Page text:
Moses finds the people’s complaining so hard to bear that he is ready to die if no solution is found, and his honesty with God brings about a Divine solution.
God tells him to gather 70 experienced elders to the Tent of Meeting. They are to share the burden of leadership and God endows them with Moses’ spirit (Numbers 11:17). In Judaism, this act of God is seen to forever legitimate the judicial role of Israel’s elders.
God also promises Moses that He will give the people so much meat that they will be sick of it, which Moses finds difficult to believe.
To satisfy the cravings of these ungrateful Israelites, God sends tons of quail. Many gorge themselves and die as God’s anger is unleashed due to their rejection of Him. They are buried at the place they named Kibroth-hattaavah (graves of craving). (Numbers 11:31–35)
Miriam and Aaron also complain by speaking against their brother Moses. They criticize Moses for marrying a Cushite woman—slander, and they want more respect as prophets in their own right—pride.
For speaking lashon harah (slander, but also speaking the truth to injure) and for her pride, God strikes Miriam with leprosy; she turns white “like snow.”
Aaron recognizes their sin and cries out to the Lord, “O God, please heal her—please.”
Although repentance helps restore our relationship with God, a lesson still has to be learned by them and the entire camp. They cannot move ahead until Miriam spends seven days outside the camp.
Haftarah (Prophetic Portion): Purity and the Menorah
The prophetic reading this Shabbat (Zechariah 2:14–4:7), begins with an invitation to shout for joy because God will dwell in the midst of Zion and once again choose Jerusalem. In that day many nations will join themselves to the Lord.
Zechariah’s vision confirms how deeply Adonai cares about the cleansing of His people.
The Prophet Zechariah sees the high priest Joshua, son of Jehozadak, standing before the angel of the Lord in the Heavenly Court.
Satan is also there accusing Joshua, who is clothed in filthy rags, a metaphor for sin. According to Rashi, the sin Joshua was guilty of was allowing his sons to marry foreign women, which is not allowed for Levites (see Ezra 10:18).
The Angel of the Lord identifies Joshua as a brand plucked from the fire, which Chabad interprets as the “hardships of exile.” Indeed, Joshua has returned from the Babylonian exile along with Zerubbabel and the Jewish exiles to Jerusalem where they will rebuild the city and the Jewish Temple.
The Lord rebukes Satan and says to Joshua, “See, I have removed your guilt from you, and you shall be clothed in [priestly] robes.” (Zechariah 3:4)
Zechariah then describes his vision of a seven-branched Menorah, which is kindled in this week’s Torah reading.
Empowered by the Ruach HaKodesh (Holy Spirit)
Rebuilding Jerusalem and the Second Temple is a huge task. And through the Prophet Zechariah, God reassures both Joshua and Zerubbabel that He is behind the initiative.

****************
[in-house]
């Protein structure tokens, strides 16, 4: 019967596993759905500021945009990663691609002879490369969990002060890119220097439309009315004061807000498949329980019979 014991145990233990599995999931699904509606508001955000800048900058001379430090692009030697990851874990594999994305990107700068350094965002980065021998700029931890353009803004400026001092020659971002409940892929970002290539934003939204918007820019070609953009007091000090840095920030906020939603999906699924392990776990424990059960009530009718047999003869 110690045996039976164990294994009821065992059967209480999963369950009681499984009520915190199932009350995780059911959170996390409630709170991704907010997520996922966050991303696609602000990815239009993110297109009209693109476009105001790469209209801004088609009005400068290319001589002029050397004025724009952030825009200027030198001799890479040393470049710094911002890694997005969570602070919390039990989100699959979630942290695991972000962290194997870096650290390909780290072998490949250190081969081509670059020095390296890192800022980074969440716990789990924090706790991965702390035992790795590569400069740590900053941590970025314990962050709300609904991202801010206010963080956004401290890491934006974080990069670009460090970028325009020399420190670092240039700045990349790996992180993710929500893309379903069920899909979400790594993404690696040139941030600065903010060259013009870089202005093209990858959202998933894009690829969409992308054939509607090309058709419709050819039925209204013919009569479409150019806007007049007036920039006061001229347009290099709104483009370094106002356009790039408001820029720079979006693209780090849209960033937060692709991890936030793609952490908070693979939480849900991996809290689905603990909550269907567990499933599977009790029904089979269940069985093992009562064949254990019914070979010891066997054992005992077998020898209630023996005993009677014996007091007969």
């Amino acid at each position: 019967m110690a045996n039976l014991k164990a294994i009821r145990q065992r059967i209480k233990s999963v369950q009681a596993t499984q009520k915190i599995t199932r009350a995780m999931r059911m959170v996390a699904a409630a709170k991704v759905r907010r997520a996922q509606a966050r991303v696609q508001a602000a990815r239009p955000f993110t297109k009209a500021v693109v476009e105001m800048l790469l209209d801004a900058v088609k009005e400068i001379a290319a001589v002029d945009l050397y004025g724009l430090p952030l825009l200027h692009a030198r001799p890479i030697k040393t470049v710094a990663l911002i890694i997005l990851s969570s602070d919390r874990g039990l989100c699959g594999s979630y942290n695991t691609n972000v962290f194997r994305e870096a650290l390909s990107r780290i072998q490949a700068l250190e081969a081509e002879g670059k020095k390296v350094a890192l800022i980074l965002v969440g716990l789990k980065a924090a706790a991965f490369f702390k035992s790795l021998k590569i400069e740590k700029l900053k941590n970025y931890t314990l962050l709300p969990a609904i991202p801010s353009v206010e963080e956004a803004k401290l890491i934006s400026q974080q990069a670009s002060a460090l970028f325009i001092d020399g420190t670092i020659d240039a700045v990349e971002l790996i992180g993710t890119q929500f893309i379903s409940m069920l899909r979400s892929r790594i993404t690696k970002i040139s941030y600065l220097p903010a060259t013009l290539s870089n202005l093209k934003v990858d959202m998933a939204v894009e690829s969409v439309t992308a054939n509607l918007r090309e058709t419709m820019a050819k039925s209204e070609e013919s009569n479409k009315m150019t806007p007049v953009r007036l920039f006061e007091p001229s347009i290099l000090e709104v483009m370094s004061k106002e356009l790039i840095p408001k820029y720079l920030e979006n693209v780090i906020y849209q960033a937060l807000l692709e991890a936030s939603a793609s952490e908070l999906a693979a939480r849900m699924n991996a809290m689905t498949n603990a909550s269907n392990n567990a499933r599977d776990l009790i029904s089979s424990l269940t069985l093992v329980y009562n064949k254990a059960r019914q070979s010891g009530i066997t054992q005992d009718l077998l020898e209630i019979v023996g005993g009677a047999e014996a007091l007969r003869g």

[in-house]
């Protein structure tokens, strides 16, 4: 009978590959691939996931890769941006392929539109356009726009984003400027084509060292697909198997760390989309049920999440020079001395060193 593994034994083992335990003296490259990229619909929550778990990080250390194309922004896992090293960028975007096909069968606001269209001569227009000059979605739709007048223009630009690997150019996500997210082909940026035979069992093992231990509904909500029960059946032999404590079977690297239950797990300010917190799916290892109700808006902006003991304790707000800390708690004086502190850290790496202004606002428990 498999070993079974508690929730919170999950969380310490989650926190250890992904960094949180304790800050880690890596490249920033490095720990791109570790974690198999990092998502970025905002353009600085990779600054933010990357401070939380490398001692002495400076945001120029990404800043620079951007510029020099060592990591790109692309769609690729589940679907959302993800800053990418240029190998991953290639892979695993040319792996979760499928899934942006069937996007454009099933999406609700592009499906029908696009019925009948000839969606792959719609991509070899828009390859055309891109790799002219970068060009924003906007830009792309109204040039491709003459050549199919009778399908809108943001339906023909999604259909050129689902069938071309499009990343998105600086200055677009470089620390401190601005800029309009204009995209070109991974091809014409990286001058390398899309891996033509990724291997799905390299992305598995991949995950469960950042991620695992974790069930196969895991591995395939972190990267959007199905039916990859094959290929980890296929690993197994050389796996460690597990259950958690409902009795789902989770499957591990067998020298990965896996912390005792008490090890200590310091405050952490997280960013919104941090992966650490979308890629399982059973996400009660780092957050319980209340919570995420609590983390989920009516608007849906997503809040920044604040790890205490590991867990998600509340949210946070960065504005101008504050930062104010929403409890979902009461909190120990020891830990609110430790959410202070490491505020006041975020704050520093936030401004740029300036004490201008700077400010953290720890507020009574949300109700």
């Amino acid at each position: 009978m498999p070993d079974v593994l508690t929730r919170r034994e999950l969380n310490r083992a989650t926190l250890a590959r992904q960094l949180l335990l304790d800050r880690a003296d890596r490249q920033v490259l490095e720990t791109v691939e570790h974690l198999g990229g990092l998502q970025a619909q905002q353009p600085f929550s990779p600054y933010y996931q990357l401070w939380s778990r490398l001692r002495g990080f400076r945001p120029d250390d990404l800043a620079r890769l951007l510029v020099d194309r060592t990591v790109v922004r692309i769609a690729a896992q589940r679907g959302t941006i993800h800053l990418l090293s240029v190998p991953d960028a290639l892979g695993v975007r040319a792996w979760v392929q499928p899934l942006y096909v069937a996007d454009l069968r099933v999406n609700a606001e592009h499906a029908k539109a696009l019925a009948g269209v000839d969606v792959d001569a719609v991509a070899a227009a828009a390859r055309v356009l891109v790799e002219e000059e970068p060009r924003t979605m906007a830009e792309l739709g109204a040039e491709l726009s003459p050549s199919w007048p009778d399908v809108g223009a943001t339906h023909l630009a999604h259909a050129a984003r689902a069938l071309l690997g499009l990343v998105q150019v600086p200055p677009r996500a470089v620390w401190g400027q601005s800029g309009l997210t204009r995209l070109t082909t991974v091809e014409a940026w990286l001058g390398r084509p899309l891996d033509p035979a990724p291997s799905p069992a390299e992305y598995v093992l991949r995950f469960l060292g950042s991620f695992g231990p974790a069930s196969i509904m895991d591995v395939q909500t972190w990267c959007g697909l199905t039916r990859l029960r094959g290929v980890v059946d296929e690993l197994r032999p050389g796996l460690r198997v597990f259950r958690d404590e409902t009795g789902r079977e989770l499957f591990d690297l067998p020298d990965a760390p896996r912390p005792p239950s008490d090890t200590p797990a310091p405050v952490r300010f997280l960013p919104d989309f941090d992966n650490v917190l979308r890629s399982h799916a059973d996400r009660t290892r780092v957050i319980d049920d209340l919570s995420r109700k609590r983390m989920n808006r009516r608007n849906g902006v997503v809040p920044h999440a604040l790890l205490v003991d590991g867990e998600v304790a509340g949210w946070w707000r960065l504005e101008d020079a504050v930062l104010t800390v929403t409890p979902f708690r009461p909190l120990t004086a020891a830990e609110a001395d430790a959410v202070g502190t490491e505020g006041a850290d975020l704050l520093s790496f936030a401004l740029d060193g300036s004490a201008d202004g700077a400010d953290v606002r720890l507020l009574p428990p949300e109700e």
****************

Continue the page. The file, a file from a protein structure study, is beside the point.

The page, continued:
Immediately after Zechariah sees the Menorah, the symbol of purity and the light of truth reaching the nations, the Lord gives a word to Zerubbabel, the governor of Judah, saying,
“Not by might, nor by power, but by My Spirit—said the Lord of Hosts.” (Zechariah 4:6)
Of course, pursuing spiritual goals is too difficult if we are left to our own devices. Both the Parasha reading and the Haftarah reading reveal that we have supernatural help.
We see that even Moses had his limits. No one could do the work of Moses without being anointed with the Spirit of God.
To ease Moses’ burden, God spread some of Moses’ anointing—the Holy Spirit Himself—giving it to 70 respected elders who would share in the task of leadership.
The Scriptures say that these elders immediately prophesied. When the Spirit of God is working in someone, spiritual gifts manifest. Prophecy is just one of these gifts (see 1 Corinthians 12:4–11, 28; Romans 12:6–8).
These gifts were only available to a select few until the Ruach (Spirit) descended on Shavuot upon the first Believers 50 days after Yeshua’s resurrection.
Through Yeshua, our garments of iniquity have been removed and we, like Joshua, are clothed in vestments of purity and righteousness. This is a fulfillment of Zechariah’s prophecy, which foretells of a time when the Messiah will remove all iniquity in a single day.
“I am going to bring My servant the Branch [a future king from the line of David] … and I will remove that country’s guilt in a single day. In that day—declares the LORD of Hosts—you will be inviting each other to the shade of vines and fig trees.” (Zechariah 3:8–10; Jeremiah 33:15)
This righteous Branch from the line of David has appeared, and in one day, He paid the penalty for our sin and clothed us with His righteousness.
Each of us need God’s Ruach in our lives empowering us to obey His word, manifest His love, joy and peace, and exercise spiritual gifts He has bestowed. Filled with that Spirit, each of us are beacons of light that show the way to a lost and dying world.
One practical way we can shine as lights in the midst of the darkness is by refusing to complain and, instead, express gratitude in all things, rejoicing in the Lord always.
“Do everything without complaining or arguing so that you will prove yourselves to be blameless and innocent, children of God above reproach in the midst of a crooked and perverse generation, among whom you appear as lights in the world.” (Philippians 2:14–15)